- Average daily rate of hotels has doubled from $90/night in 1997 to $180/night in 2016.
- Anaheim revenue from the Transient Occupancy Tax (TOT) has more than tripled from $45 million per year in 1997 to $148 million in 2016.
This explosion of tax revenue would not have been possible without the 1996 agreement between Disney and Anaheim the article subjects to unbalanced, unfair criticism.
Miller focuses inordinately on a single aspect of the 1996 agreement – the Mickey and Friends parking structure – using it to guide the readers to the conclusion Anaheim taxpayers are being taken advantage. The 1996 Resort District agreement were solely about the parking structure, Miller would have a point. However, it is only one part of a much bigger Resort revitalization package that has been mutually beneficial to both parties – which is the hallmark of good deal. The point is for both parties to win – and it is inarguable that is the case with the 1996 agreement.
That agreement led to the development of the Anaheim Resort District we know today. It brought numerous improvements to the Resort area, including expansion of the Anaheim Convention Center, public infrastructure improvements to landscaping, streets, sewers, and storm drains – and the Mickey & Friends parking structure, which included a shared-use parking arrangement for the Convention Center.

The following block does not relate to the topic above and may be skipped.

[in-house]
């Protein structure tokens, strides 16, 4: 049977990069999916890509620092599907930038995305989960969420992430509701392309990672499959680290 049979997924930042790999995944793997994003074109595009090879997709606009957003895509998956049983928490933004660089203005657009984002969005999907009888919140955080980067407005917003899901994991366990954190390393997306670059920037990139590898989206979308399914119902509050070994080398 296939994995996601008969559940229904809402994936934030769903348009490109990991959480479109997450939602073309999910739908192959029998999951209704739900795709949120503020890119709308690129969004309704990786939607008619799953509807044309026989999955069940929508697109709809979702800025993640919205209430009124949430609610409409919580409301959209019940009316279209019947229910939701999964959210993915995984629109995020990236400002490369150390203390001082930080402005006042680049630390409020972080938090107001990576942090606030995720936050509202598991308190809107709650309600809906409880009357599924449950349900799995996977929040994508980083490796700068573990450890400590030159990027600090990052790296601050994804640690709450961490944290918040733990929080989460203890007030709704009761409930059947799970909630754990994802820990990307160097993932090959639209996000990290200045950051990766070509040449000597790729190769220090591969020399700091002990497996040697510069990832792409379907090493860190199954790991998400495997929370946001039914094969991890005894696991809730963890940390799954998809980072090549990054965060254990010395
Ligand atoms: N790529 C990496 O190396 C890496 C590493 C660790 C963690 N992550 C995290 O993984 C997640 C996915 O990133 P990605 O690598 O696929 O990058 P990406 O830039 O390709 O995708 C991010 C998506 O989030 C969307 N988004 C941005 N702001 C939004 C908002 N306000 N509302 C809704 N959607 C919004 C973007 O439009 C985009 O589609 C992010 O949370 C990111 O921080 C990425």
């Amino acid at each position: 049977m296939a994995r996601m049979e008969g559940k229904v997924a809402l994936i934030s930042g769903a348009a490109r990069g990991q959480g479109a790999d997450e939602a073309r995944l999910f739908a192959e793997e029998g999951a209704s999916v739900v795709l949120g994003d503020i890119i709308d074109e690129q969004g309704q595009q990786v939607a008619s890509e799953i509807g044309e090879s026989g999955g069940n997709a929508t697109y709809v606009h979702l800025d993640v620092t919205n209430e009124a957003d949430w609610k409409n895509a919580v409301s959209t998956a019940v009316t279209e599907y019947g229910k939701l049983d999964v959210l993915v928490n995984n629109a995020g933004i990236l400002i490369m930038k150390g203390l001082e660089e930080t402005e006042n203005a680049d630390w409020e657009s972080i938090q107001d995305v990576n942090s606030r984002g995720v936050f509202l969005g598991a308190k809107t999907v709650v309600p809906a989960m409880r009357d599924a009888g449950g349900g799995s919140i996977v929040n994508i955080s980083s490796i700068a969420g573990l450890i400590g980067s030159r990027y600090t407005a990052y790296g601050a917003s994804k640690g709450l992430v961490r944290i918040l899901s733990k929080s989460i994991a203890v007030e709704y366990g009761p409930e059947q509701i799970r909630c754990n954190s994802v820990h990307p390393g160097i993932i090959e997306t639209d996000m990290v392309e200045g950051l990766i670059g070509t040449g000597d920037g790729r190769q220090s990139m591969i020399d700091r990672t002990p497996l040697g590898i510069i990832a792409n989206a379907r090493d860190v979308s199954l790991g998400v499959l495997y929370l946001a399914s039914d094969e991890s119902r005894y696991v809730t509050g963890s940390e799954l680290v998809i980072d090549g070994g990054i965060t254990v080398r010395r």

These investments were paid for by outside bondholders, and at no risk to the city’s general fund because Disney agreed to guarantee the bond.
It was because of the 1996 agreement that Disney invested in the building of the Disney California Adventure theme park, the Grand Californian Hotel & Spa, and Downtown Disney. This agreement paved the way for the dramatic transformation of the Anaheim Resort area into the tourism and convention powerhouse it is today, yielding a bonanza of tax revenue that other Orange County cities can only dream about.
The article acknowledges Disney is Anaheim’s largest taxpayer. In 2016 alone, Disneyland paid more than $125 million in taxes, bonds, levies, fees and contracts, directly benefitting Anaheim, its residents and local schools. As Councilwoman Kris Murray points out in the article, this allows the city to avoid imposing significant taxes and fees on residents. That is not an inconsequential point, as several OC cities have resorted to sales tax hikes to make ends meet, and it more are likely to follow suit.